Combustible Celluloid
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With: Sergio Corrieri, José Gallardo, Raúl García, Luz María Collazo, Jean Bouisse, Celia Rodriguez, Luisa María Jiménez, Salvador Wood
Written by: Enrique Pineda Barnet, Yevgeni Yevtushenko
Directed by: Mikhail Kalatozov
MPAA Rating: Unrated
Language: Spanish, Russian, English with English subtitles
Running Time: 140
Date: 08/01/1964

I Am Cuba (1964)

3 1/2 Stars (out of 4)

Havana Split

By Jeffrey M. Anderson

This loony, quasi-masterpiece is one of the great jagged edges of film history. A blatant work of agitprop, it plays like a great, twisted vacation package video of Cuba -- full of trials and tribulations, heartbreak and death, but presented with such consistently dazzling cinematography and editing that it's intoxicating. It's all the more insane for being financed and made by Russian filmmakers! (The Russians were interested in promoting socialism along with the brand-new ruler Fidel Castro.) It runs a ludicrous 140 minutes, but anyone interested in making or reviewing films should see it. I guarantee that even the most jaded and experienced viewers will be asking themselves just how certain shots were accomplished. The film was more or less ignored until the mid-1990s, when people like Martin Scorsese became interested in it and "presented" a U.S. release.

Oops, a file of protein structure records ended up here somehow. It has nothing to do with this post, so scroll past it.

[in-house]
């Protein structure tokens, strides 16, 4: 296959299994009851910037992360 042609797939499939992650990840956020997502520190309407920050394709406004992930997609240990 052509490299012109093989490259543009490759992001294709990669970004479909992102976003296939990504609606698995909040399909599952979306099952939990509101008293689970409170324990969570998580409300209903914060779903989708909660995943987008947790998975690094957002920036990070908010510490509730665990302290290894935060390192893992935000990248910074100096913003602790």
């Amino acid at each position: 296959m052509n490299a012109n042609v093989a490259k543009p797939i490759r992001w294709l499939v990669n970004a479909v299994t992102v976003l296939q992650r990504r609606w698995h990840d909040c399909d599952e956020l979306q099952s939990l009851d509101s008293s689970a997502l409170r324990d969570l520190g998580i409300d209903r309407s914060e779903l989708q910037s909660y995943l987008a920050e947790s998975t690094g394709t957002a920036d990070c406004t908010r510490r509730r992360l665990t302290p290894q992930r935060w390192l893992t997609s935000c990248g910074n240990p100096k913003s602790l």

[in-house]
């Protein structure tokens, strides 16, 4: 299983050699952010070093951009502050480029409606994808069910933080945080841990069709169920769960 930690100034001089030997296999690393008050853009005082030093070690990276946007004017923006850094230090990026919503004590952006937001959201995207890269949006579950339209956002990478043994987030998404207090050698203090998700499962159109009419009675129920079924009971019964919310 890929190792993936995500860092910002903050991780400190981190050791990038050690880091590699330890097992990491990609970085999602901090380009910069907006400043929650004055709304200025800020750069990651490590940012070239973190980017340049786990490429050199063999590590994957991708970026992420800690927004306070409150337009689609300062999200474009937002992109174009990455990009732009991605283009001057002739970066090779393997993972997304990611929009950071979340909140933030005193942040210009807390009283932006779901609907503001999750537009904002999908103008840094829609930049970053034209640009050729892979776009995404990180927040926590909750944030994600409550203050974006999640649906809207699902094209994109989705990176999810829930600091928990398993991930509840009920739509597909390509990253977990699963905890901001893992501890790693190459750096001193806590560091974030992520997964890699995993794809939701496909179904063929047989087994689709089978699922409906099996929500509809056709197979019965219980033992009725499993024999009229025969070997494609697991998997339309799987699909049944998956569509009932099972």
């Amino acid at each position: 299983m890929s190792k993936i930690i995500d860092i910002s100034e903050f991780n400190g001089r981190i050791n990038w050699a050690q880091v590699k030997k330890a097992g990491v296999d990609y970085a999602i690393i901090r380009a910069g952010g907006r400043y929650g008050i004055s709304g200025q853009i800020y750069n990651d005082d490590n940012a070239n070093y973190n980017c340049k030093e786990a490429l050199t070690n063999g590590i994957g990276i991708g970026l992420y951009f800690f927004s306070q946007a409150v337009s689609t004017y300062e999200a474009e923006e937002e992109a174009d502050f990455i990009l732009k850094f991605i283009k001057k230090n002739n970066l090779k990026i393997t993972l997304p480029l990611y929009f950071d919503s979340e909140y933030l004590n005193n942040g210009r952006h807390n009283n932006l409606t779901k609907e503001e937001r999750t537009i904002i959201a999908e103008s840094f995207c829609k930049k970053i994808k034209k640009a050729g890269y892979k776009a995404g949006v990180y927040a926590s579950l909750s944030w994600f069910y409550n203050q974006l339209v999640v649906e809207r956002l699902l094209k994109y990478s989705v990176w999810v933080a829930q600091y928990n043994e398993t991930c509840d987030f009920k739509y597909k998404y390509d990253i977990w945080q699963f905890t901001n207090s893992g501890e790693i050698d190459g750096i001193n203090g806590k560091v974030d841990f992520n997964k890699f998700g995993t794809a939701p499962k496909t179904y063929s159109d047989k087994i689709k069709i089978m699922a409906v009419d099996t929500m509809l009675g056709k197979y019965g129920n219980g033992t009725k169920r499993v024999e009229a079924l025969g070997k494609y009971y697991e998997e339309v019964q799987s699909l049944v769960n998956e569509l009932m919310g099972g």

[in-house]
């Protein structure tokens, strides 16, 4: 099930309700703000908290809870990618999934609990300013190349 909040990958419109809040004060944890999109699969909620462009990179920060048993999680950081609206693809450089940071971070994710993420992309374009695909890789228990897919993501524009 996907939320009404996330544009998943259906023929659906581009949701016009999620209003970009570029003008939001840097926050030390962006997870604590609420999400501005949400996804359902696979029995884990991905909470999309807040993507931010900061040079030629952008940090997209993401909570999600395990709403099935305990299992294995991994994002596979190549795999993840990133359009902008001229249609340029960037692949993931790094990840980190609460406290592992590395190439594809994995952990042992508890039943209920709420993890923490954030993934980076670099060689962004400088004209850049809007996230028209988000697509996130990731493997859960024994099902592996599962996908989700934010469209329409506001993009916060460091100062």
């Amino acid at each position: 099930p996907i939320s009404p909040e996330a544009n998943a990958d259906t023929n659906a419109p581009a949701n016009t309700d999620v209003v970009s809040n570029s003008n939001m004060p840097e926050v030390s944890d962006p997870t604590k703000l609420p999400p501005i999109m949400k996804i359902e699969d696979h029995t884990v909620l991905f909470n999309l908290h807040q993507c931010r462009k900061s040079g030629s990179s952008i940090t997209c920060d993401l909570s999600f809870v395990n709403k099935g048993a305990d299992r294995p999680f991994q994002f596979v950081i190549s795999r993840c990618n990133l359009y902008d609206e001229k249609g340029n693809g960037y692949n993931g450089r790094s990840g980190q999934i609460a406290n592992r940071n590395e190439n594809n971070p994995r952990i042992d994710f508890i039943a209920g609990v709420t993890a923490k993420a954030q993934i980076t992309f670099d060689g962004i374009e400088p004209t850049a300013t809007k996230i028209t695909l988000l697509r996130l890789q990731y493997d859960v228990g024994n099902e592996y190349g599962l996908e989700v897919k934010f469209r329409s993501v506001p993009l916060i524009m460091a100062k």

DVD Details: Milestone has re-released the DVD in a glorious, cigar-box set including three discs. Disc One includes the movie, complete with both Russian and Spanish language tracks and a Scorsese introduction. Disc Two contains The Siberian Mammoth (2005), a feature-length documentary on the making of I Am Cuba, and an interview with screenwriter Yevgeni Yevtushenko. Disc Three contains a feature-length documentary about director Mikhail Kalatozov. The set also includes a 16-page booklet.

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